The Verse we all Ignore in the Word of Wisdom

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A little while ago I taught a gospel doctrine class on Section 89 of the Doctrine and Covenants, the Word of Wisdom. We used the excellent essay on the influence of the temperance movement to establish context for Joseph’s seeking of guidance from the Lord.

We talked about the nasty, smoky environment in the room where the School of the Prophets met, and Emma Smith’s frustrations at having to clean tobacco spit from the floor.

Then we discussed Section 89 itself. Nearly at the end of the lesson, I asked the class, “Who is keeping the Word of Wisdom?” Not a single hand went up. That was a big surprise for me.

What’s Important about Verse 11?

Verse 11 reads as follows:

Every herb in the season thereof, and every fruit in the season thereof; all these to be used with prudence and thanksgiving.

As I assumed, the class members had all passed over this verse without paying much attention to it. Things are different now than they were in Joseph Smith’s time, especially in America, where we have imported fruits and vegetables from all over the world, all the time. Someplace or other, something’s always in season, right?

But—I once met an LDS woman who was raised on a Utah farm in the 1950’s. Her family didn’t have much money, but they had a great childhood, and all the kids had enjoyed good health as they became adults, and then as they aged. She said, “It’s weird that we are so healthy. We just had the food from the farm. We had no vegetables at all in the winter, and not much fruit—just what we had canned. But we seem to be OK.”

Somehow they got enough vitamin C in the winter to keep from getting scurvy. That’s important. But they certainly didn’t eat like we do now. They may not have realized they were keeping part of the Word of Wisdom we mostly ignore.

The Age of your Body

How does your body know how old you are?

I asked this question to my class, and they were stunned into silence. I could read their faces. The question had never entered their minds.

And why would it be important for your body to know how old you are, anyway?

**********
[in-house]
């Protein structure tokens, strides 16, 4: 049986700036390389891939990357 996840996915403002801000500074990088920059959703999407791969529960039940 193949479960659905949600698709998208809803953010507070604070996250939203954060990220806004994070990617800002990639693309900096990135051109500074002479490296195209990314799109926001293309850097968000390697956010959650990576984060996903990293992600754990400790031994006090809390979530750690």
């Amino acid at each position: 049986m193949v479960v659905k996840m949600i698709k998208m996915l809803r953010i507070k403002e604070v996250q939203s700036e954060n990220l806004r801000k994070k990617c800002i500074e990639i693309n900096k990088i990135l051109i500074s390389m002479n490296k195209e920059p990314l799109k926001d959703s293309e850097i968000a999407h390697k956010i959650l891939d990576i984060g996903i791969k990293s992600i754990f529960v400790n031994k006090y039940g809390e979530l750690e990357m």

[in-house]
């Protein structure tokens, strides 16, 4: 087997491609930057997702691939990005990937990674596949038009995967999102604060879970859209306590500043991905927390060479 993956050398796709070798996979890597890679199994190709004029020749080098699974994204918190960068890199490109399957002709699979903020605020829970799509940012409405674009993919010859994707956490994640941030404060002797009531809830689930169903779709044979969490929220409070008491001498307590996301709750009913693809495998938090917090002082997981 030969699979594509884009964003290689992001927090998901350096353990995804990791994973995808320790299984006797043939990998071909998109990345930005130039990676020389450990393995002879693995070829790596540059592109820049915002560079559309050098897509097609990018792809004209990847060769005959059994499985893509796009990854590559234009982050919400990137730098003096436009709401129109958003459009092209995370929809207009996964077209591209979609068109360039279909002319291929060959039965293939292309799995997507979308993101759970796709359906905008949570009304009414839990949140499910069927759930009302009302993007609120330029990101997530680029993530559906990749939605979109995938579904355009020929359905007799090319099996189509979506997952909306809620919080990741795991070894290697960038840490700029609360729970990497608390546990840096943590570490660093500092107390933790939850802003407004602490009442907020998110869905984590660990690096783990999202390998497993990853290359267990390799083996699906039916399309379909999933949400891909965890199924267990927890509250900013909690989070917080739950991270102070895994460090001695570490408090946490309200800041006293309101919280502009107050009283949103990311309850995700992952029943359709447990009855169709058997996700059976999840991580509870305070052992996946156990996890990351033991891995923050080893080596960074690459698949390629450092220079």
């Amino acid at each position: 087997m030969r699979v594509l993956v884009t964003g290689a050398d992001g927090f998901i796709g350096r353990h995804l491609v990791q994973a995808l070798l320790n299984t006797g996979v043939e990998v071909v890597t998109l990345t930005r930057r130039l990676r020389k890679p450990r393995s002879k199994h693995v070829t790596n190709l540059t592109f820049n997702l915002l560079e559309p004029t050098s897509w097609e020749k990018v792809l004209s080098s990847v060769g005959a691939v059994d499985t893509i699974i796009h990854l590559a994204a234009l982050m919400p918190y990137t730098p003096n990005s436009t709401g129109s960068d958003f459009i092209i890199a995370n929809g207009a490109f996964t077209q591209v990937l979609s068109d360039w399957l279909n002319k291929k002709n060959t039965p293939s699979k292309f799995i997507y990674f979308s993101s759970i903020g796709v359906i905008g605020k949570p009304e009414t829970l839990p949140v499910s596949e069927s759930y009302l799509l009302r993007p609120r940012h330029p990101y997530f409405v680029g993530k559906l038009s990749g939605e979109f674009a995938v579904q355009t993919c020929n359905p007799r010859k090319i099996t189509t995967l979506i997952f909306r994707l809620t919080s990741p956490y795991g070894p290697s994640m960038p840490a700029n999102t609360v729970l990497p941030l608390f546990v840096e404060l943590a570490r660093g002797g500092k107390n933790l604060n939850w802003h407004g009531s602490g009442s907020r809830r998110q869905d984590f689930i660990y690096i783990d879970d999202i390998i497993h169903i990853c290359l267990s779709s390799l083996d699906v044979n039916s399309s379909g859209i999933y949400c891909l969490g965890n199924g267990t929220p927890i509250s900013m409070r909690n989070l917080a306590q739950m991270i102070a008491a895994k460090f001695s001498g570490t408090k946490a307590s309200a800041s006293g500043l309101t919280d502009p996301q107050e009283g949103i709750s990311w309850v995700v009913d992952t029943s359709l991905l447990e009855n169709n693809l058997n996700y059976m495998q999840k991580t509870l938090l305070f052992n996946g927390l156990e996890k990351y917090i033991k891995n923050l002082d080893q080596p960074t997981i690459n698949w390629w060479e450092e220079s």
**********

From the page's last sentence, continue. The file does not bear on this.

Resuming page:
I want to digress for a moment and talk about the !Kung people of west Africa. (Now, that was unexpected, right? But there’s a method to my madness.)

The !Kung people don’t live as pristinely as they once did, but in the early 70s before they got into agriculture, everyone wanted to study them. They were hunter-gatherers who mostly gathered, eating about 100 grams of fiber a day. (Maybe that’s why they were nomadic.)

The girls began to menstruate between the ages of 15 – 17. Women nursed their babies on demand for 3 – 5 years, so their pregnancies were far apart, about 5 children by the time of menopause around age 55.

Fewer periods meant less estrogen exposure. No cramps, no endometriosis, no cancer, no menopausal symptoms. Nada. No female complaints.

!Kung woman Word of Wisdom

Here in America, the average age for menses (beginning menstruation) is around 10. Sixteen percent of American girls begin puberty younger than age 8. Early menses greatly increases a girl’s risk of breast cancer in her future. Our breast cancer rate is 1 in 8, placing the U.S. in 9th place among all countries.

Exposure to estrogenic hormones in foods and chemical toxins (especially plastics) are part of the cause, but a medical anthropologist, T S Wiley, offers some other possible reasons.

  • Exposure to light — the body tries to judge our age partly by our exposure to light. Since the invention of electricity, we have stopped rising with the sun and going to bed when it sets. The added exposure to light tricks the body into thinking more time has passed. We actually are meant to sleep more in the winter, too, when nights are longer (at least in the northern hemisphere).
  • Exposure to sugars — Aha! This is where verse 11 comes in. The body counts years by noticing our increased carbohydrate intake when fruits and vegetables come into season. That should be summertime in the U.S., but we are filling ourselves with sugar all year long. In girls, early menses is more likely when a child is overweight. And soda specifically has been implicated in early menses.

With all the detrimental effects sugar consumption has on our bodies, this is another warning that makes the Word of Wisdom seem wiser than ever. All of this sugar consumption makes our bodily years fly by. In addition to degenerative diseases associated with aging (which children are now getting, too), our bodies don’t know when puberty should begin.

Maybe we should look at verse 11’s advice to welcome everything in its season as a better way to measure our lives.

Gale Boyd is the managing editor for She is a Jewish convert to The Church of Jesus Christ of Latter-day Saints and has lived all over the world. She has raised 6 Third Culture Kids and is always homesick for somewhere.